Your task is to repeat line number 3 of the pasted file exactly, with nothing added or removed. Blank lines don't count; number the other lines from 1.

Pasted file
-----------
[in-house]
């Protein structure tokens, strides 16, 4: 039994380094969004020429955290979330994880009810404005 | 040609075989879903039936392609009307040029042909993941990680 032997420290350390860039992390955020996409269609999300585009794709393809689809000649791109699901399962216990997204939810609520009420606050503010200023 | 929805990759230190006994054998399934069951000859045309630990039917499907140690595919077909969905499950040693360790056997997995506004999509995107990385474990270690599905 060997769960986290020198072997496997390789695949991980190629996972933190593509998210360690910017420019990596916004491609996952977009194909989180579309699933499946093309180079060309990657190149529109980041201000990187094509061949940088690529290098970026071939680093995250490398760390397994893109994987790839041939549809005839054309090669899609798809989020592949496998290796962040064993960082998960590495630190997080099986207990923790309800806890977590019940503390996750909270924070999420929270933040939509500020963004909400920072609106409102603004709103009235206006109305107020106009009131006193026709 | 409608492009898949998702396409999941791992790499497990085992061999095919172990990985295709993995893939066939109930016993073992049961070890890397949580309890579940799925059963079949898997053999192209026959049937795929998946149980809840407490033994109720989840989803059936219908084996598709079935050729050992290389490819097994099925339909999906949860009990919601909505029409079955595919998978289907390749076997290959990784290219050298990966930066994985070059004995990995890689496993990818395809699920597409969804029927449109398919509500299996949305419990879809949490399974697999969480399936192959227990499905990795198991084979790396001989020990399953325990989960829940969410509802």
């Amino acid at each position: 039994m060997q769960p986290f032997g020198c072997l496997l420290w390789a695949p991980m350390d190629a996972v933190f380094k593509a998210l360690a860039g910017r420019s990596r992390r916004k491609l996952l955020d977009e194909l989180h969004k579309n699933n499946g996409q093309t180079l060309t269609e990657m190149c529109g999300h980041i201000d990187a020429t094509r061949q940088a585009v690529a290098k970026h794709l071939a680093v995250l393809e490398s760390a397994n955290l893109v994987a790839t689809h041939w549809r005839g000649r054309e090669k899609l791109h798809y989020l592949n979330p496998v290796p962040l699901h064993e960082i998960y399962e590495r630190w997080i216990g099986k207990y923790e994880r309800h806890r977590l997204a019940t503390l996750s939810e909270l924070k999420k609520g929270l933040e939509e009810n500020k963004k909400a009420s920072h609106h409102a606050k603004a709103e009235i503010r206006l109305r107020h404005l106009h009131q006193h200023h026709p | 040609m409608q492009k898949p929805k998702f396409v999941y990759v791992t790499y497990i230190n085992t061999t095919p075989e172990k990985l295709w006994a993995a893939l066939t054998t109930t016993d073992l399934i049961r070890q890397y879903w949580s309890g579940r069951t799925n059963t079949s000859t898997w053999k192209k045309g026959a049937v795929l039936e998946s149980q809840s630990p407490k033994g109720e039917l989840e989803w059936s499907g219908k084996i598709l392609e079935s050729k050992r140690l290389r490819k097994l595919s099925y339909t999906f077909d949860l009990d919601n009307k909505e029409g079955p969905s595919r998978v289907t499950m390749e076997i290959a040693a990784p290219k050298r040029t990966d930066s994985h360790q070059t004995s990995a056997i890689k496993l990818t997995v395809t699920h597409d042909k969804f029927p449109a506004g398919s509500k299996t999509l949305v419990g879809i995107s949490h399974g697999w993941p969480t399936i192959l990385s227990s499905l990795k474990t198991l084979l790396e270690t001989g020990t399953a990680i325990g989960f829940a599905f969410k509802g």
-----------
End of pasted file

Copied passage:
């Amino acid at each position: 039994m060997q769960p986290f032997g020198c072997l496997l420290w390789a695949p991980m350390d190629a996972v933190f380094k593509a998210l360690a860039g910017r420019s990596r992390r916004k491609l996952l955020d977009e194909l989180h969004k579309n699933n499946g996409q093309t180079l060309t269609e990657m190149c529109g999300h980041i201000d990187a020429t094509r061949q940088a585009v690529a290098k970026h794709l071939a680093v995250l393809e490398s760390a397994n955290l893109v994987a790839t689809h041939w549809r005839g000649r054309e090669k899609l791109h798809y989020l592949n979330p496998v290796p962040l699901h064993e960082i998960y399962e590495r630190w997080i216990g099986k207990y923790e994880r309800h806890r977590l997204a019940t503390l996750s939810e909270l924070k999420k609520g929270l933040e939509e009810n500020k963004k909400a009420s920072h609106h409102a606050k603004a709103e009235i503010r206006l109305r107020h404005l106009h009131q006193h200023h026709p | 040609m409608q492009k898949p929805k998702f396409v999941y990759v791992t790499y497990i230190n085992t061999t095919p075989e172990k990985l295709w006994a993995a893939l066939t054998t109930t016993d073992l399934i049961r070890q890397y879903w949580s309890g579940r069951t799925n059963t079949s000859t898997w053999k192209k045309g026959a049937v795929l039936e998946s149980q809840s630990p407490k033994g109720e039917l989840e989803w059936s499907g219908k084996i598709l392609e079935s050729k050992r140690l290389r490819k097994l595919s099925y339909t999906f077909d949860l009990d919601n009307k909505e029409g079955p969905s595919r998978v289907t499950m390749e076997i290959a040693a990784p290219k050298r040029t990966d930066s994985h360790q070059t004995s990995a056997i890689k496993l990818t997995v395809t699920h597409d042909k969804f029927p449109a506004g398919s509500k299996t999509l949305v419990g879809i995107s949490h399974g697999w993941p969480t399936i192959l990385s227990s499905l990795k474990t198991l084979l790396e270690t001989g020990t399953a990680i325990g989960f829940a599905f969410k509802g």